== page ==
In reaction to the first, Judah Leib Pinsker published the pamphlet Auto-Emancipation on January 1, 1882. The pamphlet became influential for the Political Zionism movement. The movement was to achieve momentum under the leadership of an Austrian-Jewish journalist, Theodor Herzl, who published his pamphlet Der Judenstaat ("The Jewish State") in 1896. Prior to the Dreyfus Affair, Herzl had been an assimilationist, but after seeing how France treated its loyal Jewish subjects, he proposed building a separate Jewish state. In 1897 Herzl organized the First Zionist Congress in Basel, Switzerland, which founded the World Zionist Organisation (WZO) and elected Herzl as its first President. After the state's establishment Zionism, in its various forms, would become the largest Jewish political movement, although more Jews would participate in the national politics of the countries in which they resided.
In the aftermath of the 1905 pogroms in Russia, the historian Simon Dubnow founded the Folkspartei (Yiddishe Folkspartay) which had some intellectual audience in Russia, then, in independent Poland and Lithuania in the 1920–1930s where it was represented as well in the Parliaments (Sejm, Seimas) as in numerous municipal councils (incl. Warsaw) till in the late 1930s. The party did not survive the Shoah, the Holocaust.
The territorialists, who had split from the Zionists after the Seventh Zionist Congress in 1905, called for creation of a sufficiently large and compact Jewish territory (or territories), not necessarily in the Land of Israel and not necessarily fully autonomous. Some territorialist leaders, such as Nachman Syrkin, supported the Socialist versions of Zionism, while some others, such as Lucien Wolf, actively opposed Zionism and promoted anti-nationalist ideas. Isaac Nachman Steinberg, one of the founders of the Freeland League, held anti-authoritarian socialist views, as well as his close friend Erich Fromm, who supported Steinberg's territorialist ideas.
While the Jews in general played an important role in the international anarchist movements, many Jewish anarchists actively promoted Yiddish language and culture, focused on specifically Jewish issues. While most Jewish anarchists were irreligious or even vehemently anti-religious, some Jewish anarchist and anti-authoritarian thinkers, such as Martin Buber, rabbi Yehuda Ashlag, Isaac Nachman Steinberg and Gustav Landauer, were religious or religiously inclined and often referred to the Torah, Talmud and other traditional Judaic sources, claiming that anarchist ideas are deeply rooted in the Jewish tradition. The Jewish anarchists believe that in the stateless, free and diverse anarchist society the Jews would have more opportunities to express their individual and cultural autonomy. Many Jewish anarchists, while promoting universal internationalist values, had actively participated in the development of the Yiddish culture and Jewish community life.
There was some intersection between the Jewish anarchist, Folkist and Territorialist movements. For example, Isaac Nachman Steinberg, a renowned Territorialist leader, held anarchist views. Most Jewish anarchists supported anarcho-syndicalism and communist anarchism, while a few were individualist anarchists. The small contemporary anarchist movement in Israel is very active in peace and Palestinian solidarity actions.
Modern Jewish political movements
Zionism continues to be the central trans-national political movement of most Jews, although it has split into a variety of branches and philosophies that span the political spectrum from left-wing to right-wing. Jews are also active in government in many of the countries in which they live, as well as in Jewish community organizations that often take political positions.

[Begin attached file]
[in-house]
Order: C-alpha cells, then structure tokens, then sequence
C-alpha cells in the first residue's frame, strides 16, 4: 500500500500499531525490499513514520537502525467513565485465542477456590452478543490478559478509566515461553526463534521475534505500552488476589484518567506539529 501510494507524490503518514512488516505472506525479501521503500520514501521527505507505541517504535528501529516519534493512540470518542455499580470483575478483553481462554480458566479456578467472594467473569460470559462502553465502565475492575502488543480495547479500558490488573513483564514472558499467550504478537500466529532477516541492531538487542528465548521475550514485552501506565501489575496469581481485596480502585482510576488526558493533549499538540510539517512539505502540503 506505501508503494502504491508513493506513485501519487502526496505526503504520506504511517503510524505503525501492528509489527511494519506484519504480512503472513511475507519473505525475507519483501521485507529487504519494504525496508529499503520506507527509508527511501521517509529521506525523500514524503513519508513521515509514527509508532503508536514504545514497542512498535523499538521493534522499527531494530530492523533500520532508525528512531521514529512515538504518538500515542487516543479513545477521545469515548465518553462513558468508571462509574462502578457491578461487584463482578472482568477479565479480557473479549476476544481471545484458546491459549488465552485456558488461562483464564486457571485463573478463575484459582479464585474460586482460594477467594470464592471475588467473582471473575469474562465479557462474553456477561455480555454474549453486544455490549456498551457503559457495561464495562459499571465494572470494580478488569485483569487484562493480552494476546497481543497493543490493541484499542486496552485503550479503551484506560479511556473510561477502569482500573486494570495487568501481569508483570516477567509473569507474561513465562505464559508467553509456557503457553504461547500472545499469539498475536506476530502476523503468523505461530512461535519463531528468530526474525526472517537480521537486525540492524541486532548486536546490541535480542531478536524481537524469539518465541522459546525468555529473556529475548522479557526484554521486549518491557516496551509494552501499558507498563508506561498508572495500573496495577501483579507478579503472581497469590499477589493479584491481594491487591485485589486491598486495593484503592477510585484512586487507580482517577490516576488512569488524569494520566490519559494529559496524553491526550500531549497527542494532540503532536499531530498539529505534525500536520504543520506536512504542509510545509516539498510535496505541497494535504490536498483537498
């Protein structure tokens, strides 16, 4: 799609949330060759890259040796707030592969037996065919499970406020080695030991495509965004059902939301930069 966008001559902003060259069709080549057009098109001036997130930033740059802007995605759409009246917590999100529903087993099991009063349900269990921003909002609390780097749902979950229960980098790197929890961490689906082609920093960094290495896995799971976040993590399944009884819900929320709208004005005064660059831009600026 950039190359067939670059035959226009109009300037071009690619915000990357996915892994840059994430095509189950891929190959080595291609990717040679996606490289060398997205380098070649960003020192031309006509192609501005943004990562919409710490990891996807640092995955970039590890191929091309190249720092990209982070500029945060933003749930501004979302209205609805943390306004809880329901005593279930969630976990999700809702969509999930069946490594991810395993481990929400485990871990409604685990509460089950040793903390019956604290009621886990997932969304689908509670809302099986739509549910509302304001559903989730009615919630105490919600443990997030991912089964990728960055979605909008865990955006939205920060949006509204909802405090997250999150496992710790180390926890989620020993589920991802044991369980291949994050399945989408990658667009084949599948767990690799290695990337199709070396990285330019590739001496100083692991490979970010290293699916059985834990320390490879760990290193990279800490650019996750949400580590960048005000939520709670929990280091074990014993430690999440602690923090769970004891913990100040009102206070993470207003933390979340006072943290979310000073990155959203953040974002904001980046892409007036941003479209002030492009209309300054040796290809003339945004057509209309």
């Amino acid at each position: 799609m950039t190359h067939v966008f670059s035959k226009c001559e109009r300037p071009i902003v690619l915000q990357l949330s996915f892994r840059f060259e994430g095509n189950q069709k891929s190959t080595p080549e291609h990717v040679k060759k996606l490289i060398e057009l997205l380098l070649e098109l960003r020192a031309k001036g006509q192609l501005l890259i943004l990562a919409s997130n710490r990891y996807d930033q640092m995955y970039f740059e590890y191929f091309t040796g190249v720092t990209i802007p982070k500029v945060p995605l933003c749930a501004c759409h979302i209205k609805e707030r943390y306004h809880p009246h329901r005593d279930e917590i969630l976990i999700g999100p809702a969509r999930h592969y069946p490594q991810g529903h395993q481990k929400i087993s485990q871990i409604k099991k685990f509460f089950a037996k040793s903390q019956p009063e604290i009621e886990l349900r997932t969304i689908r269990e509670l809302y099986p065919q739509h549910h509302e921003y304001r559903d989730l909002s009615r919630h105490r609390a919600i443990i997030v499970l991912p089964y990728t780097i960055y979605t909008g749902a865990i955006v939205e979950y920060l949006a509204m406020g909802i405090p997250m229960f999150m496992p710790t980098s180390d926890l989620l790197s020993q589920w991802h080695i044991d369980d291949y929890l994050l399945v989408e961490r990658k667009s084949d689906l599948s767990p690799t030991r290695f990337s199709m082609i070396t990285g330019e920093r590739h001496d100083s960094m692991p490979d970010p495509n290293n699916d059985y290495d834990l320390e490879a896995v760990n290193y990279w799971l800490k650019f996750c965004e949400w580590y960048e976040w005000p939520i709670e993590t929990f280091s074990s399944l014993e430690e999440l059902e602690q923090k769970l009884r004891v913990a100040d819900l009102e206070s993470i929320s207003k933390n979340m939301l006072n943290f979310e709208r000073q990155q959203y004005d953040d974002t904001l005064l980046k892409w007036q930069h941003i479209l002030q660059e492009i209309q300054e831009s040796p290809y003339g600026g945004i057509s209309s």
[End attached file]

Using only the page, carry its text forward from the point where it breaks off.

In the 20th century, Jews in Europe and the Americas traditionally tended towards the political left, and played key roles in the birth of the labor movement as well as socialism. While Diaspora Jews have also been represented in the conservative side of the political spectrum, even politically conservative Jews have tended to support pluralism more consistently than many other elements of the political right. Daniel J. Elazar connects this pluralist tendency to the fact that Jews are not expected to proselytize, and argues that whereas Christianity and Islam anticipate a single world-state, Judaism does not. This lack of a universalizing religion is combined with the fact that most Jews live as minorities in their countries, and that no central Jewish religious authority has existed for over 2,000 years. (See list of Jews in politics, which illustrates the diversity of Jewish political thought and of the roles Jews have played in politics.)
There are also a number of Jewish secular organizations at the local, national, and international levels. These organizations often play an important part in the Jewish community. Most of the largest groups, such as Hadassah and the United Jewish Communities, have an elected leadership. No one secular group represents the entire Jewish community, and there is often significant internal debate among Jews about the stances these organizations take on affairs dealing with the Jewish community as a whole, such as antisemitism and Israeli policies. In the United States and Canada today, the mainly secular United Jewish Communities (UJC), formerly known as the United Jewish Appeal (UJA), represents over 150 Jewish Federations and 400 independent communities across North America. Every major American city has its local "Jewish Federation", and many have sophisticated community centers and provide services, mainly health care-related. They raise record sums of money for philanthropic and humanitarian causes in North America and Israel. Other organizations such as the Anti-Defamation League, American Jewish Congress, American Jewish Committee, American Israel Public Affairs Committee, Zionist Organization of America, Americans for a safe Israel, B'nai B'rith and Agudath Israel represent different segments of the American Jewish community on a variety of issues.
The 21st century has brought changes in the political leanings of Jewish communities in the diaspora. In the U.S. and Canada, the two largest Jewish diaspora communities, voters are shifting from liberal to more conservative leanings. in 2011 an Ipsos Reid exit poll of voters in the federal election of Canada found that 52 per cent of Jewish voters supported the Conservatives, 24 per cent the Liberals and 16 per cent the NDP, reflecting " an enormous shift in voter preference among Canadian Jews." The shift appears to reflect an alignment with Israeli Prime Minister Benjamin Netanyahu's right-wing coalition government and its views on Israel's security. The Jewish community in Great Britain is also leaning conservative in the 21st century as a poll published by the Jewish Chronicle in early 2015 shows. Of British Jews polled, 69% would vote for the Conservative Party, while 22% would vote for the Labour Party. This is in stark contrast to the rest of the voter population, which according to a BBC poll had Conservatives and Labor almost tied at about a third each. Jews have typically been a part of the British middle class, traditional home of the Conservative Party, though the number of Jews in working class communities of London is in decline. The main voting bloc of poorer Jews in Britain now, made up primarily of ultra-Orthodox, votes "en masse" for the Conservatives. Attitudes toward Israel influence the vote of three out of four of British Jews.